§ 14. Sir H. BRITTAIN
asked the Under-Secretary of State for Foreign Affairs what action is taken by the Foreign Office on behalf of British travellers who are deprived of their money in crossing any foreign frontier; whether he is aware that it is not unusual for a period of over one year to elapse before the return of such sequestrated money; and whether he will consider taking some action either to put an end to this War-time restriction or to expedite the release of the money taken?
Regulations are in force in most European countries to control the export of currency. Such regulations are a matter of the internal administration of the country concerned in which His Majesty's Government cannot intervene. All possible steps have, however, been taken to draw the attention of British travellers to the restrictions with which they must comply to avoid the confiscation of their money at the frontiers.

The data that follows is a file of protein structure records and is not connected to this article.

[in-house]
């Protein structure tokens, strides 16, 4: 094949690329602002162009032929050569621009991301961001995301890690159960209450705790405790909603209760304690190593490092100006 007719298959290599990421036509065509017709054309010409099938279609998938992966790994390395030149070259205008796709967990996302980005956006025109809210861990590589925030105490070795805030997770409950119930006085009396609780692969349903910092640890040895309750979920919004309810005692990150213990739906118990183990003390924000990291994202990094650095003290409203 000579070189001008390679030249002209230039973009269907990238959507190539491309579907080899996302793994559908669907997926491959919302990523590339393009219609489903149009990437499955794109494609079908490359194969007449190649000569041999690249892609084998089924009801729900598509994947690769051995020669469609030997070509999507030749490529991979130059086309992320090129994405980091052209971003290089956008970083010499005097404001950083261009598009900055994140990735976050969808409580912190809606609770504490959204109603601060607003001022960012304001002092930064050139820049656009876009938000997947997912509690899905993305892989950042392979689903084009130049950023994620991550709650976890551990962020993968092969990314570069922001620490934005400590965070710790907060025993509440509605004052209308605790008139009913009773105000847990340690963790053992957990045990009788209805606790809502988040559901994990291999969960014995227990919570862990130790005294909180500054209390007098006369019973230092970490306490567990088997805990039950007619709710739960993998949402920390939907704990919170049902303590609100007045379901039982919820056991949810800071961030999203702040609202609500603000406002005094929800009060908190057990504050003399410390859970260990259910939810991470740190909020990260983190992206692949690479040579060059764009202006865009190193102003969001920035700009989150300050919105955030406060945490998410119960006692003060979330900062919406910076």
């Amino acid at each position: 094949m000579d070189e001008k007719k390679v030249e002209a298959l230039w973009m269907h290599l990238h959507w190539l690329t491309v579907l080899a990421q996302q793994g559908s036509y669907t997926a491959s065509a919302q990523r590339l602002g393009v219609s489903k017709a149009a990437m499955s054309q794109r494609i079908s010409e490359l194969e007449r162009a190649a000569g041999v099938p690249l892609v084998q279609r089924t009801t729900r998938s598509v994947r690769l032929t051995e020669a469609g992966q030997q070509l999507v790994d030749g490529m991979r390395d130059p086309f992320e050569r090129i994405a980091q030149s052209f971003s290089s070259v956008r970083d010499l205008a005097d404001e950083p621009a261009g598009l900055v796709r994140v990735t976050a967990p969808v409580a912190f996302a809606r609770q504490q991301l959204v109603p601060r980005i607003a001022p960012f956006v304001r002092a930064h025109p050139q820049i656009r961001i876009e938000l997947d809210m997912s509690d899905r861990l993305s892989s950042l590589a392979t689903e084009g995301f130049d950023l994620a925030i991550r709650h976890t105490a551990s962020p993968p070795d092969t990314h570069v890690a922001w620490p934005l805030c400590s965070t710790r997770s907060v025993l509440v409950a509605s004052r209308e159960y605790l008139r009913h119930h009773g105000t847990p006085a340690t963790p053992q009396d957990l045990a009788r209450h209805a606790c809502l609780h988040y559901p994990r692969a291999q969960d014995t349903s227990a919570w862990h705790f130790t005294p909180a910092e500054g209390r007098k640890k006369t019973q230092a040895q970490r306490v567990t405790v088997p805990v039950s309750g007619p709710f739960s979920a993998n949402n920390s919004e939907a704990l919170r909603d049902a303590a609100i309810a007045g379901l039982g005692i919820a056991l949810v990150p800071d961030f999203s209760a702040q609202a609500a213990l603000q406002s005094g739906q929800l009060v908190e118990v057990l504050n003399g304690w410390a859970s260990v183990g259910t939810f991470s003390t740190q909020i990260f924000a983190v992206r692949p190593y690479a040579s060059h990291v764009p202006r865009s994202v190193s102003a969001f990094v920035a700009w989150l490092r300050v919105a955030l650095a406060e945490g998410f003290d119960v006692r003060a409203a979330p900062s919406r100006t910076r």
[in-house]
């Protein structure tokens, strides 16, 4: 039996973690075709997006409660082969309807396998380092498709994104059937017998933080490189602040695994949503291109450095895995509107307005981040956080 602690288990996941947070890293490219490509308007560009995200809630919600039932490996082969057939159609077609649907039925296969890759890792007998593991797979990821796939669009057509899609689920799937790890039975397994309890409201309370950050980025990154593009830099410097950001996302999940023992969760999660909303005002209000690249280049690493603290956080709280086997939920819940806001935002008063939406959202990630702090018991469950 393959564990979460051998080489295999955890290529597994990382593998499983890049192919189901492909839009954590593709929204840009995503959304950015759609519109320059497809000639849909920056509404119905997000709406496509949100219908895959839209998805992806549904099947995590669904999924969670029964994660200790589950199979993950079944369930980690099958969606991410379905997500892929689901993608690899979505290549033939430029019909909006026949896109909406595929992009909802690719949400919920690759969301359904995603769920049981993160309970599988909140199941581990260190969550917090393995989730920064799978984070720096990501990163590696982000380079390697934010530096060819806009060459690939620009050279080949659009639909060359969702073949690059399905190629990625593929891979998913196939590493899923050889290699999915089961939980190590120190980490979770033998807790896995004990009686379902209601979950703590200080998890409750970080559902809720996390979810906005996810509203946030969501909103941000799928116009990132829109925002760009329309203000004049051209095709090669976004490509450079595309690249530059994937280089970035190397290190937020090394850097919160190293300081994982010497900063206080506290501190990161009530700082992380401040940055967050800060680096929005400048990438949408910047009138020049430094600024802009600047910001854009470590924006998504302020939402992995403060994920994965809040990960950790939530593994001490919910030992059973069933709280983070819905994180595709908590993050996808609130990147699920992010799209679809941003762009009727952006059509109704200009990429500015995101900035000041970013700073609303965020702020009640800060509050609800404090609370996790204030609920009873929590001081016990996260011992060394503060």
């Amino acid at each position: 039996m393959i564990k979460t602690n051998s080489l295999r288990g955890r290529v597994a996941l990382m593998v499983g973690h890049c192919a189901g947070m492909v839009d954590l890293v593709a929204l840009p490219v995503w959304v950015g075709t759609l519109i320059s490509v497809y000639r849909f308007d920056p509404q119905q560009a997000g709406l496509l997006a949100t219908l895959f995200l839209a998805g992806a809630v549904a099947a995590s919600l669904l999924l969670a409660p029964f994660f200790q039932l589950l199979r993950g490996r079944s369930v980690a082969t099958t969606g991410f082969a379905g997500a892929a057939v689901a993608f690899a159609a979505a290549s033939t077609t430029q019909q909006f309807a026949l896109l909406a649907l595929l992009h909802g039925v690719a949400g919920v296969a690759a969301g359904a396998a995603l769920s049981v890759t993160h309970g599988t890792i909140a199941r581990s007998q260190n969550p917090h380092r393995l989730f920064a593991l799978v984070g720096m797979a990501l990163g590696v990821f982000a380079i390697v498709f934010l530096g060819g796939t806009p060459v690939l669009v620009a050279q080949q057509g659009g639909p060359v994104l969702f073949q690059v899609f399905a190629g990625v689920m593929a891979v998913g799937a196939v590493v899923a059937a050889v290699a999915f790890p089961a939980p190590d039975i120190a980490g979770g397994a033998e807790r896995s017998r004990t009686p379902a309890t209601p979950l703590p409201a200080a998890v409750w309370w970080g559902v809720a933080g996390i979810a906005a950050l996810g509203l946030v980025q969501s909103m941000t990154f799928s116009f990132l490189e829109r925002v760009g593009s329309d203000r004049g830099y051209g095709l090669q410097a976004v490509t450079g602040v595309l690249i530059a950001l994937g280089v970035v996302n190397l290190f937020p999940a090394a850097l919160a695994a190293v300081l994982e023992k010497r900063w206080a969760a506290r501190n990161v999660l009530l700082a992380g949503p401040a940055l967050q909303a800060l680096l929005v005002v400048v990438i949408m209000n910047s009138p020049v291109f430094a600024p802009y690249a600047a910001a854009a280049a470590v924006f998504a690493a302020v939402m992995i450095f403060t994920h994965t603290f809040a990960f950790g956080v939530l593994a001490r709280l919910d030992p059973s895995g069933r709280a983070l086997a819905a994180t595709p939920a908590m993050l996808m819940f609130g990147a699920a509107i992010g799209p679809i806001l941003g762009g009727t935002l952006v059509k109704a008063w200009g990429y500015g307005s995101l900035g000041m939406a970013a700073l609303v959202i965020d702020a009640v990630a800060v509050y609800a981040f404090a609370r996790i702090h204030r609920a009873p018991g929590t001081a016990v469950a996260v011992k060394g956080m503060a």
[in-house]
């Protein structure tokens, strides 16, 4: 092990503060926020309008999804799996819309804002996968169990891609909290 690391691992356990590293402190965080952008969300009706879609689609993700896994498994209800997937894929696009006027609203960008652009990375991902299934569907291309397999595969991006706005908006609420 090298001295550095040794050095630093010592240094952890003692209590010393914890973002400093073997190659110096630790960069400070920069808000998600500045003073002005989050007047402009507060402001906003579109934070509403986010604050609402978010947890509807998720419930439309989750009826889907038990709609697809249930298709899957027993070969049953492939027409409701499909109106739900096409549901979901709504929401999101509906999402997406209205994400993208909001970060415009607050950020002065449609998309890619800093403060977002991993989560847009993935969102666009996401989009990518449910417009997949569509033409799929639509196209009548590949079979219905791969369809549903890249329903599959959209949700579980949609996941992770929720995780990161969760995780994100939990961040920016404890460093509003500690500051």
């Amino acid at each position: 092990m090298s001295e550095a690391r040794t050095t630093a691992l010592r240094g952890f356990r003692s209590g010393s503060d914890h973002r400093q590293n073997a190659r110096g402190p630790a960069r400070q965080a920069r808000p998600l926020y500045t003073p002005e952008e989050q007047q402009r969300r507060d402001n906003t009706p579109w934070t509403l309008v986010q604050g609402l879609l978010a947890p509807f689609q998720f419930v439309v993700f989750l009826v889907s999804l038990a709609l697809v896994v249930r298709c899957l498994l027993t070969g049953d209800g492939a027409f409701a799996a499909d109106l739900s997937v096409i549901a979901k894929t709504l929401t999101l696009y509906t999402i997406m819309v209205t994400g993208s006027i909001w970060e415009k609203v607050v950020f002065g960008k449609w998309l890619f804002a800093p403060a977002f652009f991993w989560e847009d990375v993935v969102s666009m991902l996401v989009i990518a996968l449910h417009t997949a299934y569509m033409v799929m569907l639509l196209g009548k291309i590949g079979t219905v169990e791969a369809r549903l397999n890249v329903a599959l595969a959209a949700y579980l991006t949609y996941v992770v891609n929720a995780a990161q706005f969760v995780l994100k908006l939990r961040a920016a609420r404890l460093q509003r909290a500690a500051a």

§ Sir H. BRITTAIN
Surely when British travellers are left in Eastern or Central Europe without sufficient money to get home the Government can do something?
§ Mr. SEXTON
Is the hon. Gentleman aware that the greatest difficulty is after the British subject crosses the frontier and not before?
§ Captain Viscount CURZON
Is the hon. Gentleman aware that very large sums of money are demanded from British emigrants into Germany? Why should they demand such large sums?
That is a different question altogether. If the Noble Lord will put down a question I will give an answer.
§ Sir H. BRITTAIN
When money has been sequestrated, would it not be possible to get back that money for the benefit of the traveller in something under 12 months?
I know that cases of great inconvenience have occurred, but, after all, this is a matter of the internal administration of foreign countries.